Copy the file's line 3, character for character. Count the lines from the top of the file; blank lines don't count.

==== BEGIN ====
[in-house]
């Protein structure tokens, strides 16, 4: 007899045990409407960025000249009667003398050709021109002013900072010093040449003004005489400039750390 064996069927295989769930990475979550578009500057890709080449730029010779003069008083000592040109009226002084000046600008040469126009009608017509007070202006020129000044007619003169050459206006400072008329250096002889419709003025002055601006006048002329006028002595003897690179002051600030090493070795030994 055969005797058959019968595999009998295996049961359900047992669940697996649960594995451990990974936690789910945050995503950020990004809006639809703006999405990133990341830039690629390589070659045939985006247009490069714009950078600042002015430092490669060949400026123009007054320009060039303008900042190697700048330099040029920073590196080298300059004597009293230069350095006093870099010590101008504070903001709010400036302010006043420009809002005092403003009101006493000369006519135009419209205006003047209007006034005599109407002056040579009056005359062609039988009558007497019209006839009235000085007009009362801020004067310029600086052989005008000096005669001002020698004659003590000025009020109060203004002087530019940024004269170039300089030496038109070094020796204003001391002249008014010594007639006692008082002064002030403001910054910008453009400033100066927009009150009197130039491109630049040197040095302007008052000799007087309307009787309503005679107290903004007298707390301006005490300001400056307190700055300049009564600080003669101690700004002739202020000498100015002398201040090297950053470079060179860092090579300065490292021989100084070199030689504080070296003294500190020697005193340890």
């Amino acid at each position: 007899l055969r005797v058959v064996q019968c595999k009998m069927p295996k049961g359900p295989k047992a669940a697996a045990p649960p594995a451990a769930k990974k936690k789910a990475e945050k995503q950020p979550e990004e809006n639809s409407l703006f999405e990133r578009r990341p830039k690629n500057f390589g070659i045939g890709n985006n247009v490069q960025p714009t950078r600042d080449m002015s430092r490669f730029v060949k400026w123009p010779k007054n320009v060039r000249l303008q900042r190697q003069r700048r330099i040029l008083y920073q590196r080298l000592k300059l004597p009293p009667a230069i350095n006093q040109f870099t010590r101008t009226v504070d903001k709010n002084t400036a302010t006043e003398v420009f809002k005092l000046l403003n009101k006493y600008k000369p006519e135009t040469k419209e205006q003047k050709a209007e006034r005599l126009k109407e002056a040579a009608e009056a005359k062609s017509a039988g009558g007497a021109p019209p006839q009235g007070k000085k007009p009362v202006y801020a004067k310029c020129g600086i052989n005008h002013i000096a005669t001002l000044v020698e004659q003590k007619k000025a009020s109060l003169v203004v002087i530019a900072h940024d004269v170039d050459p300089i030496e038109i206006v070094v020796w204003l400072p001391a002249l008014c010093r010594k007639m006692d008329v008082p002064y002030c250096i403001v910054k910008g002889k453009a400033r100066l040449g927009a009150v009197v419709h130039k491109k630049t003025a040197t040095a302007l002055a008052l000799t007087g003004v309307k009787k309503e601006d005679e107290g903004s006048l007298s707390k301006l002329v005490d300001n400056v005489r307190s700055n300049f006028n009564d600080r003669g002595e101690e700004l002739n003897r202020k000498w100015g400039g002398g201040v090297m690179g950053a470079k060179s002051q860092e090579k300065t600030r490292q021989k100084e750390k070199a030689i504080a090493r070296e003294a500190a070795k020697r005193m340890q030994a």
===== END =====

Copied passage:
């Amino acid at each position: 007899l055969r005797v058959v064996q019968c595999k009998m069927p295996k049961g359900p295989k047992a669940a697996a045990p649960p594995a451990a769930k990974k936690k789910a990475e945050k995503q950020p979550e990004e809006n639809s409407l703006f999405e990133r578009r990341p830039k690629n500057f390589g070659i045939g890709n985006n247009v490069q960025p714009t950078r600042d080449m002015s430092r490669f730029v060949k400026w123009p010779k007054n320009v060039r000249l303008q900042r190697q003069r700048r330099i040029l008083y920073q590196r080298l000592k300059l004597p009293p009667a230069i350095n006093q040109f870099t010590r101008t009226v504070d903001k709010n002084t400036a302010t006043e003398v420009f809002k005092l000046l403003n009101k006493y600008k000369p006519e135009t040469k419209e205006q003047k050709a209007e006034r005599l126009k109407e002056a040579a009608e009056a005359k062609s017509a039988g009558g007497a021109p019209p006839q009235g007070k000085k007009p009362v202006y801020a004067k310029c020129g600086i052989n005008h002013i000096a005669t001002l000044v020698e004659q003590k007619k000025a009020s109060l003169v203004v002087i530019a900072h940024d004269v170039d050459p300089i030496e038109i206006v070094v020796w204003l400072p001391a002249l008014c010093r010594k007639m006692d008329v008082p002064y002030c250096i403001v910054k910008g002889k453009a400033r100066l040449g927009a009150v009197v419709h130039k491109k630049t003025a040197t040095a302007l002055a008052l000799t007087g003004v309307k009787k309503e601006d005679e107290g903004s006048l007298s707390k301006l002329v005490d300001n400056v005489r307190s700055n300049f006028n009564d600080r003669g002595e101690e700004l002739n003897r202020k000498w100015g400039g002398g201040v090297m690179g950053a470079k060179s002051q860092e090579k300065t600030r490292q021989k100084e750390k070199a030689i504080a090493r070296e003294a500190a070795k020697r005193m340890q030994a």